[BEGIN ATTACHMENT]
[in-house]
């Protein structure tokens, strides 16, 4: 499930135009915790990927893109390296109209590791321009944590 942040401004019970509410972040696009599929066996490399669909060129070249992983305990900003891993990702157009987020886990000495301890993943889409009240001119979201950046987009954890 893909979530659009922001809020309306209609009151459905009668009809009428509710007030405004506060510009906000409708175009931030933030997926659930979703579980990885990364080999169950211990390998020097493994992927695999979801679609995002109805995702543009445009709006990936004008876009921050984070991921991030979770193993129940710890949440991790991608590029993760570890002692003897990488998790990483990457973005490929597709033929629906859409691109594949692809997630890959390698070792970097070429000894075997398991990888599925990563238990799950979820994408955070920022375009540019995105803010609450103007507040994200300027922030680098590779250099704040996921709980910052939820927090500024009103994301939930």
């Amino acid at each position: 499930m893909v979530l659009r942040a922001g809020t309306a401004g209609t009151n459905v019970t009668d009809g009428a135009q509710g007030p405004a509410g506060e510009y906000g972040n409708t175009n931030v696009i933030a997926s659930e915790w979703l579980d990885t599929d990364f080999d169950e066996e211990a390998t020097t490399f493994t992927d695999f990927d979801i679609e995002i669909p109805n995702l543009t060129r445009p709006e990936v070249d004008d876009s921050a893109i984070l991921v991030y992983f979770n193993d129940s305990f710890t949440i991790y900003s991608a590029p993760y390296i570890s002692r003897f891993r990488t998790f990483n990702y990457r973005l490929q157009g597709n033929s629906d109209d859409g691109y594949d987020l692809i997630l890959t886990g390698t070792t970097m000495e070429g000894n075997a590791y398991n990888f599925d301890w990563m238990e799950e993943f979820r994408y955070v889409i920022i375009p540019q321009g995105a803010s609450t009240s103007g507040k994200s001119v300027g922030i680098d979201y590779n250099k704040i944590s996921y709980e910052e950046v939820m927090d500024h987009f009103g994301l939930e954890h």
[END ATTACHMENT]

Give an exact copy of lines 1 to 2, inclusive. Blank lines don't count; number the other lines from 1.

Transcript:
[in-house]
């Protein structure tokens, strides 16, 4: 499930135009915790990927893109390296109209590791321009944590 942040401004019970509410972040696009599929066996490399669909060129070249992983305990900003891993990702157009987020886990000495301890993943889409009240001119979201950046987009954890 893909979530659009922001809020309306209609009151459905009668009809009428509710007030405004506060510009906000409708175009931030933030997926659930979703579980990885990364080999169950211990390998020097493994992927695999979801679609995002109805995702543009445009709006990936004008876009921050984070991921991030979770193993129940710890949440991790991608590029993760570890002692003897990488998790990483990457973005490929597709033929629906859409691109594949692809997630890959390698070792970097070429000894075997398991990888599925990563238990799950979820994408955070920022375009540019995105803010609450103007507040994200300027922030680098590779250099704040996921709980910052939820927090500024009103994301939930």